Raspberry Pi has only one hardware PWM output, which is used in this project. The maxium PWM frequency (with 1000 step resolution) is 9600 Hz, but real world experiments (done with oscilloscope) showed that anything above 1000 Hz is useless (simply the LED strip is not fast enough), actually 960Hz was set.

When the actual time equals a time setpoint, the program stores the actual power level in the configuration file.

If the light sensor fails, then a blinking red LED shows this, but the light control continues with the previously saved power level datas.

Step 6: Arrangement, Setup

Picture of Arrangement, Setup

The light sensor is a bare PCB module (as can be seen), which proved to be very difficult to make waterproof, so actually the light level of the water surface is measured.

Some additional notes: formerly the aquarium had neon lights switched on for 10 hours interval.

The light level at the surface was 15800 lux, so the luminous exposure is roughly 158000 lux.h daily.

The LED lighting must produce approximately the same luminous exposure than the neon lights, with sunrise-sunset control.

The actually used pattern was taken from:

http://www.pveducation.org/pvcdrom/properties-of-...

To sum it up: the aquarium really looks different with sunrise sunset being used, the nature wakes up in the morning… the whole looks better…

Step 7: Code, Setup

Rasbian Jessie was used as the operating system, so at first this is to be downloaded:

https://www.raspberrypi.org/downloads/raspbian/

Atfer writing the Jessie image to the RPi's SD card, connect a HMDI monitor, a keyboard, a mouse, an ethernet cable and plug the SD card to the raspberry, then switch ON.

The following steps needed to set up the light controller:

- Start a Terminal window

To enable the I2C interface on the Pi, type:

sudo raspi-config

Then go to the menu: Advanced / I2C / Yes

Then exit from raspi-config.

A few modification is needed in the config.txt file, so type:

sudo sed -i 's/^#hdmi_force_hotplug/hdmi_force_hotplug=1/g' /boot/config.txt

sudo sed -i 's/^#hdmi_group/hdmi_group=2/g' /boot/config.txt

sudo sed -i 's/^#hdmi_mode/hdmi_mode=16/g' /boot/config.txt

Then copy the 'Aquarium_LED_light_control.py', the 'LED_PWM_wiringpi.py' and the 'Light_control.ini' files to /home/pi.

(The 'Aquarium_LED_light_control.py' is the main program, while the 'LED_PWM_wiringpi.py' is for testing. The testing can be done via directly modifying the power output, while seeing the change in the illuminance. 'Light control.ini' file is neccesary to run the main program.)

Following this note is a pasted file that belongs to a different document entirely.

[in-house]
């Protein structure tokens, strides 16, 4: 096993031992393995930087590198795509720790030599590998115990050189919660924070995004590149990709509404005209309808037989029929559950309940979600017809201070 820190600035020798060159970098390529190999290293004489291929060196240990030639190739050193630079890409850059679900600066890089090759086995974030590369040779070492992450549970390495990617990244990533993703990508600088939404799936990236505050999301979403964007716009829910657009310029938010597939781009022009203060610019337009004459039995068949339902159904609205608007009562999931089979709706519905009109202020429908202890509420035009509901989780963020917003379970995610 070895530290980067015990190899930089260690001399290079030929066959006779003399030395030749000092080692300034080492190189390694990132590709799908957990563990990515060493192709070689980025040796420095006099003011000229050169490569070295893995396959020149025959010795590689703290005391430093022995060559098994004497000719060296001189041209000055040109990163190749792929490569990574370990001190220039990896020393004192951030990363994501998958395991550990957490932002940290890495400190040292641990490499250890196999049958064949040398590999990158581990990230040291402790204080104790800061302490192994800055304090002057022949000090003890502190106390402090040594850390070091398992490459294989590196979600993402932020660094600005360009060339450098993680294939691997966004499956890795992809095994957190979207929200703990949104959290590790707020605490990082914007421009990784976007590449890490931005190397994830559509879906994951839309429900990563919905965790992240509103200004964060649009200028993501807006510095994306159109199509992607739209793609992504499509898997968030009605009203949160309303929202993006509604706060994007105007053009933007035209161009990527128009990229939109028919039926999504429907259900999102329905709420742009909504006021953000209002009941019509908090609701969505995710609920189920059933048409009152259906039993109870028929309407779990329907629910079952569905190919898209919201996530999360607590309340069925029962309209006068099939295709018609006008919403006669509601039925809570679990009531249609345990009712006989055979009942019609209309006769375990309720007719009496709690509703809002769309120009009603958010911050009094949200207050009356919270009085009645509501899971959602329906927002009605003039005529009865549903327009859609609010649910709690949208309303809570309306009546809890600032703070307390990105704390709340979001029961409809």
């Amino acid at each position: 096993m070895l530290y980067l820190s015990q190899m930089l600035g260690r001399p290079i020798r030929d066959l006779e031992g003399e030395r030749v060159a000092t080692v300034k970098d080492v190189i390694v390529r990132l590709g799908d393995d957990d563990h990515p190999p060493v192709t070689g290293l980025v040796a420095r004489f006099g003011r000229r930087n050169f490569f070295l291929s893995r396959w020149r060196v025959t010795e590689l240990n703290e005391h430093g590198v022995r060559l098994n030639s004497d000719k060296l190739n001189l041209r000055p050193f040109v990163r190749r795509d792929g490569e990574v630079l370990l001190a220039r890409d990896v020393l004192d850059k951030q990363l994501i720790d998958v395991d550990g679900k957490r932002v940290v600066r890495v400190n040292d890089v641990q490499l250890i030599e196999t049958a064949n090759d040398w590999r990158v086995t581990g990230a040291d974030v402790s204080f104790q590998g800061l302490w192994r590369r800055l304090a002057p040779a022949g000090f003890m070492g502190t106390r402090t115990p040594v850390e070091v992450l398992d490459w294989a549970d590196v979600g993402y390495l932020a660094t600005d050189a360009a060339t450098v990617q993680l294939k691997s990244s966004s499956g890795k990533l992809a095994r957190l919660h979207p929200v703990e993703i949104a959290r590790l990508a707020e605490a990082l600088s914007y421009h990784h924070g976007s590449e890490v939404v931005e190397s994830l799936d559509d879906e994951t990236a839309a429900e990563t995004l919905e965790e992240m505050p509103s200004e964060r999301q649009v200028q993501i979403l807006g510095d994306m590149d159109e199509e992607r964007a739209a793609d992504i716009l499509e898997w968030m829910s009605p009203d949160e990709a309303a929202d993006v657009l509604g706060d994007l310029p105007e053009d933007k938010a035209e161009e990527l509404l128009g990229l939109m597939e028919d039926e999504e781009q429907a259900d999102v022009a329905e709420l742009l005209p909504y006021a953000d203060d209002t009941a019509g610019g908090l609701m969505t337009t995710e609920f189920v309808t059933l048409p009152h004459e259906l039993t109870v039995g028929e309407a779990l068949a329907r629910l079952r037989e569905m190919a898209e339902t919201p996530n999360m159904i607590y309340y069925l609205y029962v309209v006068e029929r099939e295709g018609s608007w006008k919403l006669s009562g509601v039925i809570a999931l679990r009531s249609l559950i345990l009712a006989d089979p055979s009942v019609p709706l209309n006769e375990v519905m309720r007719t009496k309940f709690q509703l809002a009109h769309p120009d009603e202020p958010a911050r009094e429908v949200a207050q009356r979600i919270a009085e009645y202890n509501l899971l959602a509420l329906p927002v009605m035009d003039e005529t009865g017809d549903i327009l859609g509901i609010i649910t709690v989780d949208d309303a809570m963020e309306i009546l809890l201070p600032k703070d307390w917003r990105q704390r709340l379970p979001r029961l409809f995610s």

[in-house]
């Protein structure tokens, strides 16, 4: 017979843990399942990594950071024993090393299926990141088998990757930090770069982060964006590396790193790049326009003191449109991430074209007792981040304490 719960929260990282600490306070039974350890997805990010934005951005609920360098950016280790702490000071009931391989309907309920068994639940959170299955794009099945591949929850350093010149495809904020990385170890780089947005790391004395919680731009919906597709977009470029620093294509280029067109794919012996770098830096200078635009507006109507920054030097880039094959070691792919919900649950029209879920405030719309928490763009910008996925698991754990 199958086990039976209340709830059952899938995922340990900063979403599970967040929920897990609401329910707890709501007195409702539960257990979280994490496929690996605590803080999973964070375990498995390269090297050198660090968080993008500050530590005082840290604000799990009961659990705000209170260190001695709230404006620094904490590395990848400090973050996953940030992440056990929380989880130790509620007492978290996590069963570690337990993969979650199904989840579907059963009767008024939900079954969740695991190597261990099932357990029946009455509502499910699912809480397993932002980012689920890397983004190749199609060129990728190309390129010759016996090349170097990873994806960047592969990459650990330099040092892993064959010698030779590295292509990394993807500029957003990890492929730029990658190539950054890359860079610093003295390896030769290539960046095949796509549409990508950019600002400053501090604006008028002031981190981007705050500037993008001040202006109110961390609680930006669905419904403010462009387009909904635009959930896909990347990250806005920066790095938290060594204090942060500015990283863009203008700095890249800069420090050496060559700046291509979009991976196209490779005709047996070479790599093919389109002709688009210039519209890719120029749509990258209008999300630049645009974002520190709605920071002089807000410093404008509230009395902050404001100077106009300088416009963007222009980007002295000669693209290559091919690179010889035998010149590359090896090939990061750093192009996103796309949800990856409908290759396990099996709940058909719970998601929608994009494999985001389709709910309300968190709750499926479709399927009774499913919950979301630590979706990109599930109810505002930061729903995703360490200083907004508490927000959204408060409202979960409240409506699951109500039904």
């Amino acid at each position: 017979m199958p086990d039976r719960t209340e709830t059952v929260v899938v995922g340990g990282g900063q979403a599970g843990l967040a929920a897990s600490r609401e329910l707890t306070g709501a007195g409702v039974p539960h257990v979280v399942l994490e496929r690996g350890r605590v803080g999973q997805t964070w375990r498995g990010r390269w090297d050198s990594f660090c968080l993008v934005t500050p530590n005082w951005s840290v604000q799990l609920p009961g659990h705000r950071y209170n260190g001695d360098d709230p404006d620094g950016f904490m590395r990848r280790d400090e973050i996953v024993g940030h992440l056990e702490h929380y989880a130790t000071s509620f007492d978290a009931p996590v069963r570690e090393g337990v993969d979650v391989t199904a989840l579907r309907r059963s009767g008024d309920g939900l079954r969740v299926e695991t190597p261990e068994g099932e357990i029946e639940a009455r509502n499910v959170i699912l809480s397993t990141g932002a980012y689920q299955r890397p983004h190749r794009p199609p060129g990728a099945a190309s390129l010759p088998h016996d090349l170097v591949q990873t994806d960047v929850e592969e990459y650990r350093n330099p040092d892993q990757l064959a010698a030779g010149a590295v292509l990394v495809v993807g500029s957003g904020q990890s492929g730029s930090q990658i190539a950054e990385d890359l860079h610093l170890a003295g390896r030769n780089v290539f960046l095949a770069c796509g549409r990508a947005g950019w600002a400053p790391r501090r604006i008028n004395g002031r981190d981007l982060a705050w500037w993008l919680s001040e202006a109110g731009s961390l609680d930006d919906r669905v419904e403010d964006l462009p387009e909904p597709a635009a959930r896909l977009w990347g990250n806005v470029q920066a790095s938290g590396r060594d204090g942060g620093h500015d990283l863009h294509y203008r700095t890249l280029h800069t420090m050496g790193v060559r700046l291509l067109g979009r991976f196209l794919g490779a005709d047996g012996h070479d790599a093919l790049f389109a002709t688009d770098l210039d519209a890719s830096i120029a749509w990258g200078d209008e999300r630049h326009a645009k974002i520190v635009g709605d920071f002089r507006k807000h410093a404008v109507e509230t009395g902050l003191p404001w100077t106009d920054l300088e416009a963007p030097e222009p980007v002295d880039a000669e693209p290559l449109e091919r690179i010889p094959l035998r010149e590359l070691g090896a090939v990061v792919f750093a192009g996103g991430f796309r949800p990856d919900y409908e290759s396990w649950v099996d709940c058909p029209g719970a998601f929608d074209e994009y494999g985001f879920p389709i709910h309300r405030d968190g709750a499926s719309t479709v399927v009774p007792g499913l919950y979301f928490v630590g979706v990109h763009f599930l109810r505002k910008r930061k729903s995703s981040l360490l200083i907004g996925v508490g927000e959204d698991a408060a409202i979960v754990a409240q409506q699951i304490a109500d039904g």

Then type the followings:

sudo apt-get update -y

sudo apt-get upgrade -y

sudo apt-get install -y python-dev python-pip

sudo apt-get install -y python-smbus i2c-tools

sudo pip install wiringpi2

sudo apt-get install -y python-tk

sudo apt-get install x11vnc -y

sudo cd /home/pi/.config/autostart

echo [Desktop Entry] >x11vnc.desktop

echo Encoding=UTF-8 >>x11vnc.desktop

echo Type=Application >>x11vnc.desktop

echo Name=X11VNC >>x11vnc.desktop

echo Comment= >>x11vnc.desktop

echo Exec=x11vnc -forever -display :0 >>x11vnc.desktop

echo StartupNotify=false >>x11vnc.desktop

echo Terminal=false >>x11vnc.desktop

echo Hidden=false >>x11vnc.desktop

echo [Desktop Entry] >lxterminal.desktop

echo Type=Application >>lxterminal.desktop

echo Name=LEDaqua >>lxterminal.desktop

echo Exec=lxterminal -e 'sudo python /home/pi/Aquarium_LED_light_control_wiringpi_fullscreen.py' >>lxterminal.desktop

echo StartupNotify=false >>lxterminal.desktop

echo Hidden=false >>lxterminal.desktop

sudo reboot

After the reboot the light controller is ready to use, with or without monitor, can be accessed through VNC.

Enjoy!

Comments

MacSpeedie (author)2016-12-14

Hi, im planning to build this project. But before doing so i would
like to know if it it posslibe to add an (preferrably hardware) switch
to get 100% lightpower. like an override, which can be used during
maintenance etc.

Btw. how do you override your light control setup? I mean the dimming and also the timer?

Siorus (author)2016-09-17

I'm thinking of a slightly different application for this thing: as a sunrise simulator in a dark bedroom. None of the ones on the market are really very well-executed.

Out of curiosity, what would it take to add a second ambient light sensor and correlate the light output of the LEDs to the ambient light level detected by the second sensor (whether it's at a 1:1 ratio or 1:3 or whatever)?

That would allow you to toss a sensor in an enclosure and put it outside to get a simulation of the actual sunrise at your location for that day.

Itirex (author)2016-04-20

If the problem still exists, then create a Light_control.ini file and paste this into:

[T1]

hour = 6

minute = 30

lux = 0

PWM = 100

[T2]

hour = 7

minute = 45

lux = 12595

PWM = 200

[T3]

hour = 9

minute = 0

lux = 18843

PWM = 300

[T4]

hour = 10

minute = 15

lux = 20988

PWM = 400

[T5]

hour = 11

minute = 30

lux = 21548

PWM = 500

[T6]

hour = 12

minute = 45

lux = 20988

PWM = 600

[T7]

hour = 14

minute = 00

lux = 18843

PWM = 700

[T8]

hour = 15

minute = 15

lux = 12595

PWM = 800

[T9]

hour = 16

minute = 30

lux = 0

PWM = 900

[TSW1on]

hour = 5

minute = 30

[TSW1off]

hour = 15

minute = 30

[TSW2on]

hour = 8

minute = 0

[TSW2off]

hour = 16

minute = 0

OscarS51 (author)2016-04-14

Hi,

while dowloading the "Light_contro.ini" a rejection is shown.

Could you kindly provide this init file? Thanks and regards

Itirex made it! (author)OscarS512016-04-20

I have deleted the .ini extention, so you can download the file, as I suppose...

DIY Hacks and How Tos (author)2016-03-26

Cool raspberry pi project.